Newman Gives Up the Fast Life for Coaching Job


There’s nothing about Darel Newman that hints he was once one of the world’s fastest men.

You wouldn’t be surprised to hear he is a former football player. Newman has the look of a linebacker, stocky and solid. But speed doesn’t seem to be part of the mix. Newman, 54, moves with the steady purpose of the longtime physical education teacher that he is at Santa Ana High.

But flash back to the mid-1960s and Newman is the “bald bullet” of Fresno State. This is a man who briefly shared the world record for 100 yards with Bob Hayes. Newman ran the 100 in 9.2 seconds (hand timed) and ran a world-record 5.9 seconds for 60 yards indoors.

Blessed with an extremely fast start--and already bald as a collegian, hence the nickname--he was ranked third in the world at 100 meters in 1965.


That was a golden age for track and field, when dual meets between nations drew huge crowds and worldwide attention.

Newman’s apex of fame came in a United States versus Soviet Union meet in Kiev. Newman won the 100 meters in 10.03; he says it was the first competitive 100 to be electronically timed and the first event televised live from one continent to another.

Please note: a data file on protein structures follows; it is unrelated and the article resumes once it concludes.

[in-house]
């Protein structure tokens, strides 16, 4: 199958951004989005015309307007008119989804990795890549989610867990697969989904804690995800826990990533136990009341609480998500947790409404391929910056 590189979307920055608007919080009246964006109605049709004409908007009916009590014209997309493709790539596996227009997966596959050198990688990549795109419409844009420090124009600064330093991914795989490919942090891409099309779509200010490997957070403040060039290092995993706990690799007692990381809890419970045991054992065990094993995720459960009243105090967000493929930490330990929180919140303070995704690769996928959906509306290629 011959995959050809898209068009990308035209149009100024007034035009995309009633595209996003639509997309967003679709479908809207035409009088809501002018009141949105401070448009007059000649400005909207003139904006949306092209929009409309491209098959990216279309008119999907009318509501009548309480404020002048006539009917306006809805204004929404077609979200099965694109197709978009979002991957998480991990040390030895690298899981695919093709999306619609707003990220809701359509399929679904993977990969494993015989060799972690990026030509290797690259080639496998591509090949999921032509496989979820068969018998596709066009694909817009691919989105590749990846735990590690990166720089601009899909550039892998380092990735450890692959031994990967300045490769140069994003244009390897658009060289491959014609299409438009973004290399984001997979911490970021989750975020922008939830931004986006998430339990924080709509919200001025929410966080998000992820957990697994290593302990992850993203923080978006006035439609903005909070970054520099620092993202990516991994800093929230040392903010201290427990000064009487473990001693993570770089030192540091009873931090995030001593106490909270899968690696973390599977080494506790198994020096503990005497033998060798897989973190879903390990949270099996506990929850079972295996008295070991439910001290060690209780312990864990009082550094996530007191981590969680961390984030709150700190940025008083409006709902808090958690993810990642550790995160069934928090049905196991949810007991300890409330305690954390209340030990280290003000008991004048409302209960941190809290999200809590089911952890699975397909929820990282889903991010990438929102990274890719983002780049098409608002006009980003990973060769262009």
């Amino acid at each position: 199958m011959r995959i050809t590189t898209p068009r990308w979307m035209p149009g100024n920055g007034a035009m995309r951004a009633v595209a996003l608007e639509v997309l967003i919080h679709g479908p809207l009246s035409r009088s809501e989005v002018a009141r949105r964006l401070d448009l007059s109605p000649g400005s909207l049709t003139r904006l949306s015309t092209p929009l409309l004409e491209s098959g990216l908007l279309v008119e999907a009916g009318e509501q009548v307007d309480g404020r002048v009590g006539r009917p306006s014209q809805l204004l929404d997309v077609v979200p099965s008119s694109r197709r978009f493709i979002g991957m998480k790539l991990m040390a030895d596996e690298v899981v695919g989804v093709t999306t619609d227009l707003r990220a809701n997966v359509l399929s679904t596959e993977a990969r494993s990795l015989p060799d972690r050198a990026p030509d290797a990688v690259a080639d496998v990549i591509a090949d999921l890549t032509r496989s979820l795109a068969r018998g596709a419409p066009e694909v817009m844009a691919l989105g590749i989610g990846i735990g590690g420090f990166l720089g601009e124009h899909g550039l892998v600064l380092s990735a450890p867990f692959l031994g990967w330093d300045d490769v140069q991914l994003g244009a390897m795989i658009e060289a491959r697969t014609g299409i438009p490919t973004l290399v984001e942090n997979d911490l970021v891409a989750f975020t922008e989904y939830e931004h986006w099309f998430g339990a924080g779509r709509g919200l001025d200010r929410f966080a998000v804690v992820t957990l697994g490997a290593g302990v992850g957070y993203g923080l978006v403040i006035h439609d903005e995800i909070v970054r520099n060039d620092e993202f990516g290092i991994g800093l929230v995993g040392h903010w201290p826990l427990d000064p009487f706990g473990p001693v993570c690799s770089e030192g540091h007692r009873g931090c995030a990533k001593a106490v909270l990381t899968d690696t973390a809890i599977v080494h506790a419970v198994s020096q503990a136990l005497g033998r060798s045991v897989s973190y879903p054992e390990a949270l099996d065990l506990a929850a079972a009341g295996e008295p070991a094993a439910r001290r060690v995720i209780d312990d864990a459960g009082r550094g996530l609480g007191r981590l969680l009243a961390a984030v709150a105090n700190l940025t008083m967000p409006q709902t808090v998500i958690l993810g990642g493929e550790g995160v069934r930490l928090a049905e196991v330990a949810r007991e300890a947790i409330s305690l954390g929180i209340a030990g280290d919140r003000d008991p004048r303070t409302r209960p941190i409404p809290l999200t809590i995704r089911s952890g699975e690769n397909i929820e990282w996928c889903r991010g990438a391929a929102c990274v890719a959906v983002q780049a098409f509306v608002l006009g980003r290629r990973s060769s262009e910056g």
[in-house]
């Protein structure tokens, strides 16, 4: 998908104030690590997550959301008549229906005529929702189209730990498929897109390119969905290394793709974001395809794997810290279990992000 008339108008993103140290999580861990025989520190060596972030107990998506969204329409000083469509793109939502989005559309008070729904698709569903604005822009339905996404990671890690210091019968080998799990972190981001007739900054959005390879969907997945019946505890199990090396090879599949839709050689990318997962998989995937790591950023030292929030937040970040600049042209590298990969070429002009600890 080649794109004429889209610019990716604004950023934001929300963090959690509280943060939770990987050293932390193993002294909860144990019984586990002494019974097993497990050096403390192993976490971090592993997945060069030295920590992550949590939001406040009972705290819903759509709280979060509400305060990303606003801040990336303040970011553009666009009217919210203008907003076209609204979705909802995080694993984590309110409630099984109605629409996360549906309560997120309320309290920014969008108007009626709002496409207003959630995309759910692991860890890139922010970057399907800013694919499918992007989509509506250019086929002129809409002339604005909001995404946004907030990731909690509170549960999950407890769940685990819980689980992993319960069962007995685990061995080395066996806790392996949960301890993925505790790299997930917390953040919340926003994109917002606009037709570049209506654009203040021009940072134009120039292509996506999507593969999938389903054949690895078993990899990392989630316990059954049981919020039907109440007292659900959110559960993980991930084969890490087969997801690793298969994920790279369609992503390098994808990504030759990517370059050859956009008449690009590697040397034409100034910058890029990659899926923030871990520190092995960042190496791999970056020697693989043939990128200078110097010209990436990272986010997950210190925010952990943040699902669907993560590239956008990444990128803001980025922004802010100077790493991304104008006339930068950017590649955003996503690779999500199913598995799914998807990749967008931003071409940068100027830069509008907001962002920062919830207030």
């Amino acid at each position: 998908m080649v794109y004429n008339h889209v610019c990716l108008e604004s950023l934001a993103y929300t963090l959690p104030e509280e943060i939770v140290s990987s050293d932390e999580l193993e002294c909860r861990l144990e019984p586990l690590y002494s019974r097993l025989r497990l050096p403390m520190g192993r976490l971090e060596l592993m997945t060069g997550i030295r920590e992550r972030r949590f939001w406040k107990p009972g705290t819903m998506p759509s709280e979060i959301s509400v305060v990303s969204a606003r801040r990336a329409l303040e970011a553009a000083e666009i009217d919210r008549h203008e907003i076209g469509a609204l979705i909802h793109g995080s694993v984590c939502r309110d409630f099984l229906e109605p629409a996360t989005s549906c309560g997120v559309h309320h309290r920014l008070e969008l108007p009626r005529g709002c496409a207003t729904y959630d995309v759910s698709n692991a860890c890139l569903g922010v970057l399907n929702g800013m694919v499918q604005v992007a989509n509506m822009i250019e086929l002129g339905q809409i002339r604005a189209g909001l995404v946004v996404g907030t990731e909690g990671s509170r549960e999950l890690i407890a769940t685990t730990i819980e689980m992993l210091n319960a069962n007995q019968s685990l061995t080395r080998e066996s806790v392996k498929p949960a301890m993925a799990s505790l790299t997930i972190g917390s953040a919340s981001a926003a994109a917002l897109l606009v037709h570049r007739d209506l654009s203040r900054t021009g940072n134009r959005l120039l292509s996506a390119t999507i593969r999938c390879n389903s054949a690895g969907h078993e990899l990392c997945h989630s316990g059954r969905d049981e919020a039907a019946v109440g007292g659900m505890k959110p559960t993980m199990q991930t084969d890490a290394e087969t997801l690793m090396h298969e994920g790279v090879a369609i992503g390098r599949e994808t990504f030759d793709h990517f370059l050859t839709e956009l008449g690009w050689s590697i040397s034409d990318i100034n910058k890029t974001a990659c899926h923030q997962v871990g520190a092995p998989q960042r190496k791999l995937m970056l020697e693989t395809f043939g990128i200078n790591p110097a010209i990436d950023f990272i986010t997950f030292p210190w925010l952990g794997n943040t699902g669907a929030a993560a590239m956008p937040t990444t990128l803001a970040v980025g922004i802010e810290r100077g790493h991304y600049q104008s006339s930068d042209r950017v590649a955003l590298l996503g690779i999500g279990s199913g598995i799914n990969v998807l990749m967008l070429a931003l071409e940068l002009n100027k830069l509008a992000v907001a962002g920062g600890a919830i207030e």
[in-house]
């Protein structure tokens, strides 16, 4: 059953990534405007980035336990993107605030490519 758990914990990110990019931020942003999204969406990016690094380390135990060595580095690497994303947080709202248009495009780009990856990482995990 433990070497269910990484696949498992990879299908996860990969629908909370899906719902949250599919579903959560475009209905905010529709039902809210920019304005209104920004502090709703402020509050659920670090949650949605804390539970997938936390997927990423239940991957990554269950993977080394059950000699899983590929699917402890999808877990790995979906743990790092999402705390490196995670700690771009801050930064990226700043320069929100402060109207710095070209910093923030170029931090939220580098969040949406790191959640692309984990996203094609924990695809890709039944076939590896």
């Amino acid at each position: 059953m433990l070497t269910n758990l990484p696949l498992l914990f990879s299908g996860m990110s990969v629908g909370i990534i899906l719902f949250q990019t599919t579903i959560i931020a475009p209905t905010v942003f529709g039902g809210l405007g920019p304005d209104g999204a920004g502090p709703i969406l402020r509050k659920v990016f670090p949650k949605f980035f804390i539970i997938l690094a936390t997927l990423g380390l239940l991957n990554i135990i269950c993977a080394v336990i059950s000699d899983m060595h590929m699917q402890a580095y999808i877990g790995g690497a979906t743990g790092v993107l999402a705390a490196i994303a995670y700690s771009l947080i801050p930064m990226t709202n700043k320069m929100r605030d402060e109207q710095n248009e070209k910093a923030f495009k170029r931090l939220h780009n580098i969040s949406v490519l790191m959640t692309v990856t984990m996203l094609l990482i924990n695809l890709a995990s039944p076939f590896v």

Newman was named the male athlete of the meet and was swarmed by autograph seekers. “All of a sudden I was super famous in Russia,” Newman said. “I was even assigned two KGB agents as bodyguards.”

But upon returning home and graduating from Fresno State, Newman had to give up running and get a job. Although he had never played football, he was drafted by the Cleveland Browns in 1966. After a couple days in camp he decided to return to California to teach and coach.

His first job at Smedley (now Carr) Intermediate in Santa Ana was the start of 27 years as a track coach, including 11 at Santa Ana High. Fifteen years ago he became the Saints’ girls’ cross-country coach and in 1992 he took over the entire program, although he now mostly deals with administrative duties while Roger and Imelda Nava handle the day-to-day coaching.

Although it might seem incongruous, a sprinter coaching distance runners, Newman says he enjoys the simplicity of the sport. Still, his background makes him a prime target for ribbing from Athletic Director Frank Alvarado, a former cross-country runner.

“I often tease Darel that he never ran anything over 200 meters in his life,” Alvarado said. “He just laughs and says that’s because he was smart.”